But Martha’s sister refuses to miss-out on this moment. For whatever reason, she senses that this guest is different — that this guest is better heard than served. So she takes a seat at the feet of Jesus, in the place of a disciple. While Martha flits about, Mary sits — listening, learning, feasting on the good news Christ brings. While Martha diligently serves her guest, Mary rests in the presence of Christ, experiencing first-hand that the kingdom of God has come near. While Martha is being drawn away from Jesus, Mary is being drawn in; she is being drawn into relationship with the Messiah of God.
It is, indeed, the better part. On this point, Jesus is clear: Martha, Martha, you are worried and distracted by many things; there is need of only one thing. Mary has chosen the better part.
Comparisons can be tricky, especially when the Savior of the World appears to take sides. But what if the Savior of the World is not passing judgment? What if Jesus is not patronizing Martha as he praises Mary? What if this is not a rebuke, but an invitation?
It seems significant that Jesus says Martha’s name twice. He does not repeat names often, even when calling those closest to him. When Jesus summons Lazarus from the grave, he speaks his name only once. When the Resurrected Christ appears to Magdalene beside his own, empty tomb, he says her name once as well. But “Martha” he says twice. And, in this address, we hear echoes of the divine call in Hebrew Scripture … of the voice thundering from burning bush, “Moses, Moses!”; and of the Lord speaking into midnight’s stillness, “Samuel! Samuel!”; and of God whispering to Jacob in visions of night, “Jacob, Jacob.” And — in response to the divine voice calling their names not once, but twice — these ancestors of the faith offered their full attention, saying: “Here I Am” or “Speak, Lord; your servant is listening.”
I wonder how Martha responds. Luke is silent on the matter. As soon as Jesus stops speaking, the curtain falls on this scene. But I like to imagine that Martha hears in his words an invitation … An invitation to join her sister at the feet of Jesus. To listen — as our song says — to the One who is close at hand. To be drawn into relationship with the Messiah of God. I like to imagine that Martha hears in Christ’s words an invitation to choose the better part.
And it is the better part. At least in this moment, when Jesus is sitting in the living room proclaiming a Gospel of freedom and forgiveness. Yes, in this moment, there is need of only one thing — to sit at the feet of Jesus, to be drawn into relationship with Emmanuel, to experience firsthand that the kingdom of God has come near.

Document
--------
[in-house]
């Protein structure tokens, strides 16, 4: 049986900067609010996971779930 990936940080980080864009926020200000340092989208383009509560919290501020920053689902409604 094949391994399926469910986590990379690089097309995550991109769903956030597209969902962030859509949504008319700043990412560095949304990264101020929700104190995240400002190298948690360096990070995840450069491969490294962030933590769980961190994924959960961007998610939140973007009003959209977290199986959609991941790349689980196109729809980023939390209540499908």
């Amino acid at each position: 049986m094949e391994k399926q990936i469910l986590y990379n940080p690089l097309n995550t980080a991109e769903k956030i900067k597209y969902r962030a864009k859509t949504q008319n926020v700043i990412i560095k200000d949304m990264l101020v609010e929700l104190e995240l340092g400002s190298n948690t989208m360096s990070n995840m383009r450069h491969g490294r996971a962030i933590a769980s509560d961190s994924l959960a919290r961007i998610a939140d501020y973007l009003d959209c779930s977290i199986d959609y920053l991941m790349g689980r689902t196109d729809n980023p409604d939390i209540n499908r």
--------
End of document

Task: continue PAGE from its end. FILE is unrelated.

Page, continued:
But the moment cannot last forever. And these sisters cannot remain at the feet of Jesus. For one thing, the Messiah’s journey must continue. Jesus will leave Martha’s house and travel to other villages, where he will bless little children and heal broken bodies and welcome sinners into the fold. But there’s another reason Mary and Martha cannot stay at his feet, and it’s an important one: No one who dwells in the presence of Jesus, no one who hears God’s life-giving word, can remain unmoved. They must rise to join Christ’s ministry, because — wherever disciples are drawn into this story of grace — acts of service will follow.
As many sisters will tell you, comparisons can be tricky. Especially when they suggest we can know all there is to know based on a single scene in the story of two women. As if Martha only ever served; as if Mary only ever sat. I wonder if we’ve missed the point. What if we’ve become so focused on comparing Mary and Martha — on comparing “the Marys” and “the Marthas” — that we’ve forgotten that both study and service are necessary to the life of faith? After all, love of God finds expression in love of neighbor. And love of neighbor must be rooted in love of God. It’s right there in the text. We need only look back to the story we heard last week: “What must I do to inherit eternal life?” the lawyer asks Jesus. You shall love the Lord your God with all your heart … soul … strength, and … mind; and your neighbor as yourself.
It’s not ‘either-or’ when it comes to faith. It’s never ‘either-or.’ Which is why — by my reading — Jesus invites Martha to sit. Which is why — I imagine — both sisters rise to join in Jesus’ ministry. This is the rhythm of the Christian life: because service without study cannot be sustained, and study without service is not faithful to the call of Christ. Discipleship demands both.
Let me tell you about two people who embody both dimensions of the Christian life. Their names are Thomas and Betty. But I call them “Achen” and “Kochamma” — terms of endearment for parent-sorts in the south Indian state of Kerala. Achen was my site coordinator during my year of service in Kerala, and he is the person I credit most with my realizing a call to ministry.
Achen is a pastor in the Church of South India, who has long been an outspoken advocate for the poor. He is known throughout his church for demanding justice for those pushed to the margins, for urging the community to care for those struggling to make ends meet.
But home is where Achen and Kochamma quietly practice the faith Achen proclaims from the pulpit. I can’t tell you the number of times I arrived at their house to find one or the other comforting a family in crisis, or making calls to help the man waiting on their porch find work, or sharing a bag of rice with a neighbor in need. The neighborhood knew Achen and Kochamma. They knew of their generosity and care, their boundless compassion for the weary and heavy-laden.